The Australian teenager on a mission to protect ragged-tooth sharks


With a menacing smile, needle-like teeth, and a pointed, pointy snout, a gray nurse shark is not a creature most people would want to encounter. But Shalise Leesfield isn’t most people.

The 16-year-old Australian couldn’t think of a better creature to encounter while scuba diving off South West Rocks, near her home in Port Macquarie, a coastal town north of Sydney.

“I know there’s a huge stigma around their creepy looks, but I promise you they’re the cutest animals ever,” she says. “They are so docile and curious, they are like the Labradors of the sea.”

Slow-moving sharks, which like to dwell near the seabed in warm, shallow waters, are – for the most part – harmless to humans. But the gray nurse shark (also known as the sand tiger shark and the ragged-toothed spotted shark) is under threat. Populations have fragmented, habitats have been lost due to warming oceans and human development, and intensive fishing has caused a huge decline in numbers, according to the IUCN, which lists the species as critically endangered. ‘extinction.

Australian teenager is making the ocean safer for sharks


– Source: CNN

One area where they can still be spotted is Fish Rock, an underwater cavern with a vibrant and unique ecosystem, 40 miles up the coast from the home of Leesfield.

Diving through the 410-foot-long tunnel, among pink gorgonian corals and sponge gardens, is an “adrenaline rush,” says Leesfield. In addition to gray nurse sharks, whales, stingrays, groupers and many other marine species can be observed here.

But recreational, professional, and charter anglers are allowed access within 200 meters (656 feet) of Fish Rock, as long as they use special vegetable-based bait. This leads to a decline in biodiversity and an increase in pollution, says Leesfield. She wants to expand the no-take zone, establishing a 1,500-meter (5,000-foot) protected “sanctuary zone” to mirror studies that have found gray nurse sharks migrating to this point.

His campaign has already seen the area designated as the Hope Spot, part of the Mission Blue program started by renowned oceanographer Sylvia Earle which identifies places as critically important to ocean health and supports protection. This helped raise awareness of the fragility of the area and the gray nurse sharks, says Leesfield.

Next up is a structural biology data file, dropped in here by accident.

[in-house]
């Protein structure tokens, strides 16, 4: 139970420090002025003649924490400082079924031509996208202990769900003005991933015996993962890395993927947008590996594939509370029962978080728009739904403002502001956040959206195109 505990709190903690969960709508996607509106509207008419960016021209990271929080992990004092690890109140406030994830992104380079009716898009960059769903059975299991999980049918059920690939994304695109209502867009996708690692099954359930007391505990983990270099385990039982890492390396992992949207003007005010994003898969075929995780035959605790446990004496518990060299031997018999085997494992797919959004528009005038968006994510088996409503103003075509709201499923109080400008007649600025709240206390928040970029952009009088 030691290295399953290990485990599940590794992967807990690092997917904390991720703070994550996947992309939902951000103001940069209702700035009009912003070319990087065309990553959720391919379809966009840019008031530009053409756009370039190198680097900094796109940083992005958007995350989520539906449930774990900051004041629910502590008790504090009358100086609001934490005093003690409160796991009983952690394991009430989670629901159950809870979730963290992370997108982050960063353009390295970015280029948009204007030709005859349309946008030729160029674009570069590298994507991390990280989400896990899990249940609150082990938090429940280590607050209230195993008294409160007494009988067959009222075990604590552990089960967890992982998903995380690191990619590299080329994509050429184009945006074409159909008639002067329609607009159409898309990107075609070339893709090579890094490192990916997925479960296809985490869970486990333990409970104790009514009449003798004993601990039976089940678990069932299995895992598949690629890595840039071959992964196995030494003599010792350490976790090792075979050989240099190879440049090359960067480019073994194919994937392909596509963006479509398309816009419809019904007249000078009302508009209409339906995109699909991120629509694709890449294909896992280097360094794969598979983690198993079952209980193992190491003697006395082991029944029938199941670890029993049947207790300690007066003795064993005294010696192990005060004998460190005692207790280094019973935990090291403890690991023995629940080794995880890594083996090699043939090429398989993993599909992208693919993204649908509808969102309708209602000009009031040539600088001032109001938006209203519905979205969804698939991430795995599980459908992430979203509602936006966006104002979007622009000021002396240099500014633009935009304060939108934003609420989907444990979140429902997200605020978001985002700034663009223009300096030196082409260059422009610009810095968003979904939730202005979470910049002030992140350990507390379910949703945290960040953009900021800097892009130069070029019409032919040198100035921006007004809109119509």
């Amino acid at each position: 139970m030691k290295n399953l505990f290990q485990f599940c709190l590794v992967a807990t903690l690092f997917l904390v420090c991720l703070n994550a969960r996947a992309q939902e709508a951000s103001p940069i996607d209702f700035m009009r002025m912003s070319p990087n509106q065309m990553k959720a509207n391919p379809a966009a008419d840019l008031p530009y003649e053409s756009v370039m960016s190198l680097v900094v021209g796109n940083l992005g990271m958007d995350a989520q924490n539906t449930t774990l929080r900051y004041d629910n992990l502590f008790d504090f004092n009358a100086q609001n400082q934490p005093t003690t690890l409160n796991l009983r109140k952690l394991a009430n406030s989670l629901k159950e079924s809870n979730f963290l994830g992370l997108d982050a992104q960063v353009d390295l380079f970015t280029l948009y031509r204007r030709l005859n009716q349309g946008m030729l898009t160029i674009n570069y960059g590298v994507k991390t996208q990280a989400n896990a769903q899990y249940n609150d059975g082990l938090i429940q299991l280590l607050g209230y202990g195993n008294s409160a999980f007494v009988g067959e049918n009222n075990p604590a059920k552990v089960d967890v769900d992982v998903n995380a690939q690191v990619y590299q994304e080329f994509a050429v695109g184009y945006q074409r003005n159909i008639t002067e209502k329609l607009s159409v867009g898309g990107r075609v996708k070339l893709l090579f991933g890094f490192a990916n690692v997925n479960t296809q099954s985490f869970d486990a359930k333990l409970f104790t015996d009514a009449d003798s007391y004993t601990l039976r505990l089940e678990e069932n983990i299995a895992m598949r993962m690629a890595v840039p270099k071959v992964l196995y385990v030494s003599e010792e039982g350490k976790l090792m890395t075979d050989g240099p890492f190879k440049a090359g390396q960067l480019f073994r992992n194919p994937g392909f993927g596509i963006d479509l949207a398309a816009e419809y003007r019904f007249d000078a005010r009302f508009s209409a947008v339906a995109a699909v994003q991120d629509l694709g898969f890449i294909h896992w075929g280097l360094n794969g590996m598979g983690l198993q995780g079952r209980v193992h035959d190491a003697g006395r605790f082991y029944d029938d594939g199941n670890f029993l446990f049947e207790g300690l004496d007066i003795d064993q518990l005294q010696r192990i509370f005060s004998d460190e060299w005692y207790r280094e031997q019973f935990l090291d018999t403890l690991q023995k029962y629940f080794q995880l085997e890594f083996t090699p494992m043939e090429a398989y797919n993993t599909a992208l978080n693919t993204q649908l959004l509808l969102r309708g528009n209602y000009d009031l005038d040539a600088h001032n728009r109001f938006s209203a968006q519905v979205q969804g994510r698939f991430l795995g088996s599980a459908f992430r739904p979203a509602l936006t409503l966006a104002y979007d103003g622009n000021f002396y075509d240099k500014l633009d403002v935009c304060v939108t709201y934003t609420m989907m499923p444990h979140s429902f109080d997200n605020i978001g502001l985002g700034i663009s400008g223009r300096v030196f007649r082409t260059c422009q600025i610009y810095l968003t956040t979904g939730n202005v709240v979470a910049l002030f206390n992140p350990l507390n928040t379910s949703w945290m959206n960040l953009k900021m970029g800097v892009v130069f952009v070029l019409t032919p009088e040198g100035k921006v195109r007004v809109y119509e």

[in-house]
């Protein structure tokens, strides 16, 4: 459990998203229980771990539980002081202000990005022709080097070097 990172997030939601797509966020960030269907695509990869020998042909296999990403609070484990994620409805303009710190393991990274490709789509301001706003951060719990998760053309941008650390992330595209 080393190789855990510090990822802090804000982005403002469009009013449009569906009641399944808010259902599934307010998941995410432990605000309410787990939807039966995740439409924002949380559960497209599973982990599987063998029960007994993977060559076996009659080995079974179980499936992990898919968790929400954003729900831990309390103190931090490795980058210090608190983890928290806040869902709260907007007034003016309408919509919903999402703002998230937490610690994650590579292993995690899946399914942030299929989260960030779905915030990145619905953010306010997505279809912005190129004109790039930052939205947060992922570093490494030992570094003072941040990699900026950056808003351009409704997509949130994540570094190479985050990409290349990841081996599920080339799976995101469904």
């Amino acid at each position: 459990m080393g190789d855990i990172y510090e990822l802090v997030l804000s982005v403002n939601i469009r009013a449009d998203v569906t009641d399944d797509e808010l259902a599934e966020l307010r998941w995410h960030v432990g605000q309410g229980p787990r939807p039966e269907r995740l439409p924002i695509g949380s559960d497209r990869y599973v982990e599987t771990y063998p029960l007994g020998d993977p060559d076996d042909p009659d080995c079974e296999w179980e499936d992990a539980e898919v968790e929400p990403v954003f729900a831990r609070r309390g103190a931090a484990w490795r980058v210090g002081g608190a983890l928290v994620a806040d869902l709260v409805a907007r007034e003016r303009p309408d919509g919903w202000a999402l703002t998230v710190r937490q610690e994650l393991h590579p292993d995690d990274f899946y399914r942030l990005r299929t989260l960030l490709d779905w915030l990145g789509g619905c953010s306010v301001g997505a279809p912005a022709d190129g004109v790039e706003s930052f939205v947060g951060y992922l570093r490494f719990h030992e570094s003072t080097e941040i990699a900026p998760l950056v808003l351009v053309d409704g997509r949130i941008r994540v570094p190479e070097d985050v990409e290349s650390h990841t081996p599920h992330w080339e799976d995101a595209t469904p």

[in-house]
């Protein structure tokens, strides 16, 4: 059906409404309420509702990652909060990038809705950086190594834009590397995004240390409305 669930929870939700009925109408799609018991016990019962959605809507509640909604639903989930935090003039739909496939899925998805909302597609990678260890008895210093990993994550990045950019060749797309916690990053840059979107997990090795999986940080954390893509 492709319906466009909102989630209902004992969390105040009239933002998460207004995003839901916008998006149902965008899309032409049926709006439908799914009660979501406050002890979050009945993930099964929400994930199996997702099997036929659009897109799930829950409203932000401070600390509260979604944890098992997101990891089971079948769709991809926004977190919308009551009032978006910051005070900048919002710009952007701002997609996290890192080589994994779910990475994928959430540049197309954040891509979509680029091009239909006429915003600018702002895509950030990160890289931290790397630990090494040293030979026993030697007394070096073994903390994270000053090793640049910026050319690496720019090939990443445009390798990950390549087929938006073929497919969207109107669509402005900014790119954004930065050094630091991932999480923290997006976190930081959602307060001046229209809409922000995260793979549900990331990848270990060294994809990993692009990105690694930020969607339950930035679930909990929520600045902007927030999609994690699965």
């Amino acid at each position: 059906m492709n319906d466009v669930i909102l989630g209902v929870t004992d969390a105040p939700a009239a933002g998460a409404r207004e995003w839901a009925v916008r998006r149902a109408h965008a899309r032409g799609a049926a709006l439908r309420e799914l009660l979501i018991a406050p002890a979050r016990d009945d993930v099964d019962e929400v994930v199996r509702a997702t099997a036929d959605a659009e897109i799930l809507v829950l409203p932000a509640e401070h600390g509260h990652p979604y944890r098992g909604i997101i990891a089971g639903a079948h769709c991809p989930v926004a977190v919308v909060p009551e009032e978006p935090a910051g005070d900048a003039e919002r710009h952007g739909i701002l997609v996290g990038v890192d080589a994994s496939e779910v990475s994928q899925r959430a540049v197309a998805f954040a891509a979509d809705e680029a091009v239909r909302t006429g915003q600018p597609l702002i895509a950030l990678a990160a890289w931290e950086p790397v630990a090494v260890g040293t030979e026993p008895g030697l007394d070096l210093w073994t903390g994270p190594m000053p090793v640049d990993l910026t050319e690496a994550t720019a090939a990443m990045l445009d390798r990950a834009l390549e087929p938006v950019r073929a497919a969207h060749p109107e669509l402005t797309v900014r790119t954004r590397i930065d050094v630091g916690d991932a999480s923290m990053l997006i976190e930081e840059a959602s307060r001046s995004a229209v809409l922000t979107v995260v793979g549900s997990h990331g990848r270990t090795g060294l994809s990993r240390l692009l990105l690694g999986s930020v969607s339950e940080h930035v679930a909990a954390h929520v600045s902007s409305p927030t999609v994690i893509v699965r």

Gray nurse shark numbers have declined in recent years, leading to the species being listed as critically endangered.

“When people think of Hope Spots, they think of Sydney Harbor or the Great Barrier Reef… so getting Fish Rock up on that platform is amazing news,” she says. “I like to call Fish Rock a beacon of hope for these sharks, because it’s their home…It’s just such a crucial place for them and not having protection for such an important habitat, it’s is devastating.”

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Currently, Leesfield is working with politician Cate Faehrmann, MP and maritime spokesperson for the Australian Greens party in New South Wales, to legalize shark protection and implement a no-take zone in the area.

Faehrmann explains that Fish Rock is a key breeding ground for gray nurse sharks. “It needs to be protected to ensure the shark’s survival,” she says, adding that she is proud to have worked with Leesfield. “Shalise is part of a new generation of environmental activists and our future is much brighter thanks to their passion and determination to save our planet and our precious wildlife.”

For someone fresh from high school, that sounds like an impressive feat, but Leesfield’s conservation record goes beyond protecting gray nurse sharks.

At the age of 11, after seeing the damage plastic pollution can cause to the marine environment, she launched a campaign calling for the installation of fishing line collection bins in her area, to reduce the ocean pollution. This resulted in a government environmental grant worth over AUS$75,000 ($48,000).

Shalise Leesfield has been an environmental activist since the age of 11.

She has since founded “Shalise’s Ocean Support” which aims to inspire people to care for the environment, and launched a “Plastic Free Schools” website which advises teachers and students on reducing school waste.

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Leesfield’s dedication to the cause stems from a deep love of the ocean that developed from his kayaking and scuba diving experiences.

“I guess falling in love with the sea over time made my passion grow and made me stand up for what I really love,” she says.

She believes that the younger generation needs to get out of the mindset that saving the environment is something that should be “left to the adults”.

“We are the ones who will inherit the Earth and the ocean,” she says.

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